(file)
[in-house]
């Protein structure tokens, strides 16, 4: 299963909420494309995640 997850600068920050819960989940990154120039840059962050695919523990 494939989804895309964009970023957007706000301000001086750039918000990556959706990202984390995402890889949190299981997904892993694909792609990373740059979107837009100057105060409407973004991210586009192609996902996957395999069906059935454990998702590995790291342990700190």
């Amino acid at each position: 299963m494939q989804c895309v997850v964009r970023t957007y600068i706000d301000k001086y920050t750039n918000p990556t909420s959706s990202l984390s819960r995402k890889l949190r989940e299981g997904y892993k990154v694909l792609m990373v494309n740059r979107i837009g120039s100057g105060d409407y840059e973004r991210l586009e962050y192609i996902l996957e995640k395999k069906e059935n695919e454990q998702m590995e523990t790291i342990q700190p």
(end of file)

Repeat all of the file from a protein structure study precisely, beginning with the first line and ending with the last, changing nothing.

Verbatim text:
[in-house]
């Protein structure tokens, strides 16, 4: 299963909420494309995640 997850600068920050819960989940990154120039840059962050695919523990 494939989804895309964009970023957007706000301000001086750039918000990556959706990202984390995402890889949190299981997904892993694909792609990373740059979107837009100057105060409407973004991210586009192609996902996957395999069906059935454990998702590995790291342990700190």
């Amino acid at each position: 299963m494939q989804c895309v997850v964009r970023t957007y600068i706000d301000k001086y920050t750039n918000p990556t909420s959706s990202l984390s819960r995402k890889l949190r989940e299981g997904y892993k990154v694909l792609m990373v494309n740059r979107i837009g120039s100057g105060d409407y840059e973004r991210l586009e962050y192609i996902l996957e995640k395999k069906e059935n695919e454990q998702m590995e523990t790291i342990q700190p």